One Sunday afternoon, we went to see Nadine at Birdsong Orchards, her Watsonville fruit and flower farm. Nadine greeted us with a hug and walked us all around the farm while telling her story and highlighting some of her favorite fruits. It is a rare thing she has done, and an audacious dream that is now come to fruition (literally).
She purchased the farm six years ago. One of the first things that had to be done was to dig a well. As much history as she knows about it was that it was a dairy farm in the 1960s and subsequently a horse farm. Some apricot trees that were planted near the farmhouse about fifty years ago are doing very well, so she knew it was a good environment for fruit trees. After a major cleanup effort on the property, she planted her first fruit trees around five years ago, and this year they are finally bearing fruit. In the meantime, she supplemented her income by growing and selling flowers and she still has beautiful gardens of roses, sweet peas, and other delights.
With only 8 acres of land (half of which are planted so far), she knew she couldn’t compete with the bigger farmers in production. What is special about this farm is diversity. Nadine has only one or two of most varieties of each tree, and they are all unique and special, steeped in particular histories. For example, she has eighteen varieties of plum, fifteen peaches, and twenty-three dwarf citrus. She has pomegranates -- almost unheard of in this area, which may still be too cold for them. She’ll have to see if they bear fruit. She also grows cherries, figs, walnuts, plums, and other fruits.
She grows historical varieties of apples and pears, and indeed this is what she ships out through her online store. As we ambled along the rows, she pointed out Harrow’s Delight, an old world pear with a perfect pear shape and beautiful blush. Wickson, an edible crab apple, are some of her favorites and are loved by children for their perfect hand size and sweetness.
In the row of persimmons, far beyond the two varieties usually available here, she pointed out the saijo, “the best one” in Japanese, persimmon. Indeed it does have the best flavor. Most fruits commercially available have been selected for their longevity on the shelf.
She has many varieties of European and Asian plums. She pointed out the Damson plum (mentioned in Shakespeare), the Shiro (Japanese) plum, and the Santa Rosa (which she gave us some of to take home). We learned about European plums and their “drupe” form, which have an elongated shape like a teardrop about to fall. The Elephant Heart is a big, red plum.
“Pears are for heirs” Nadine explained, because they are a long-lived tree that takes a long time to bear the best fruit.
Although she struggles against the gophers, like other farmers, she showed a strong and genuine love for the jack rabbits, lizards, snakes, and toads that live on or near her farm. She sees planting trees, which sequester carbon, as a way of trying to pay down her carbon debt “in life.” Nadine’s personal history includes growing up partially on a commercial corn farm in Indiana, and taking a class on orchard management class at UC Davis. Like many people in this area, she worked for a couple of decades in tech. She has had genetic testing and found she is ethnically Turkish, which must explain her affinity for figs. Figs come from hot climes without dramatic seasons and typically fruit year round. Here in California, they have adapted to having various seasons, but some of them do have two crops -- a summer crop and a fall crop. These figs had their first crop in July, called the breba crop, but all the figs will fruit in September through November.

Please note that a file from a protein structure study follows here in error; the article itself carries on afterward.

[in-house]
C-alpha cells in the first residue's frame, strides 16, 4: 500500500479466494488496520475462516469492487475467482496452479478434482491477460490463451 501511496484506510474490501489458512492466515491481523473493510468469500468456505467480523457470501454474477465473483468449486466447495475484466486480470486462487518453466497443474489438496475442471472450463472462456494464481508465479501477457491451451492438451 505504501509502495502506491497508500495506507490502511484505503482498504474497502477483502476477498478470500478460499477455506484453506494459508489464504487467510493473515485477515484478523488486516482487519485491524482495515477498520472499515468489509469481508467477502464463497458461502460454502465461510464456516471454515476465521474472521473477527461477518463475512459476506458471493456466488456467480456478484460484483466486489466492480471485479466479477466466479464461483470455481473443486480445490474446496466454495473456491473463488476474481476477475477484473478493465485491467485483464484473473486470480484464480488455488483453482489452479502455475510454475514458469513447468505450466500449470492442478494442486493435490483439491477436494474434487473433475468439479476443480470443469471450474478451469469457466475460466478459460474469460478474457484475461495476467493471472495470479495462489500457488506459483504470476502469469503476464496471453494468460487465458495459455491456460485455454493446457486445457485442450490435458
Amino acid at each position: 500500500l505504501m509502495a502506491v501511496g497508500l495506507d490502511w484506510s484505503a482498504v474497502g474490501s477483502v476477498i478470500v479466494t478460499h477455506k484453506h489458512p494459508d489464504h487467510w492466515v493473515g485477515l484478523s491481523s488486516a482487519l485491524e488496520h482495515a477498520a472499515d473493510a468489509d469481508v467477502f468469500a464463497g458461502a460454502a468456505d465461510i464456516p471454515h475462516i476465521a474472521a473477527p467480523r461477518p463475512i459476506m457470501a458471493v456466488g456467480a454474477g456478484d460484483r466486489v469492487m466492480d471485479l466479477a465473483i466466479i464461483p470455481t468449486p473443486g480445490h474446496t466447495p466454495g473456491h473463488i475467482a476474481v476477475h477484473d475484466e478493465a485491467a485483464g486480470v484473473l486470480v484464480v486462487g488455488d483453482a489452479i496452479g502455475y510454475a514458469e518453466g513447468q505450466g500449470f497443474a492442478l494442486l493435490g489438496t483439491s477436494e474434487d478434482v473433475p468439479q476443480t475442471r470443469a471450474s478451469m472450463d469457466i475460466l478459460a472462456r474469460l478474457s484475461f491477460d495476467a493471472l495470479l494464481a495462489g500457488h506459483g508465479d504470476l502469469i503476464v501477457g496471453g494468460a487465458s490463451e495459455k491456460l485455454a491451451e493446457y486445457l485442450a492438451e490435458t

One reason she chose fruit trees is that she does almost all the work herself, and, for a farm, fruit trees are relatively low maintenance. She employs only a couple of friends on a part time basis.
We learned a lot on our visit. For example that the root stock determines the height of a tree. So that with her apples, they are “semi-dwarfed” by grafting onto a root stock to make the tree 15 feet tall instead of 40. I also learned that owls eat skunks (they can’t smell), often picking off one skunk per night at the orchard. And that chickens eat fly larvae, a fact that Nadine herself didn’t know until she agreed to board some of her friends’ chickens and found that they eliminated the fly problem. It is indeed satisfying to see how all these natural processes fit together in a beautiful interdependent system.
At Birdsong, I ate the most delicious apricot of my life -- the Shaa-kar-Pareh. I barely recognized it as an apricot at all. It had the juicy fragrant sweetness I associate with California plums or pluots. Nadine explained that the prunus genus is crossed a lot. Cherries, peaches, almonds, apricots, and plums are all close cousins.
We visited the llamas. Nadine has three llamas that have accompanied her and her partner on hikes in the past At first, the llamas seemed like pets or an extra on the farm. Then I learned that their very low-nitrogen poop makes ready-to-use fertilizer for the fruit trees. They, in turn, enjoy eating all the prunings, even from the thorny rose bushes, which they negotiate with their dexterous lips and powerful three stomachs.
Birdsong ships apples, pears, and plum and peach jams. She sells flowers to local florists. Visit her website.
You can visit Birdsong Orchards for its open farmstand on Friday afternoons from 1 to 6pm. It is a unique and special place. The farmer is passionate about what she does and generous in sharing the fruits of her labor.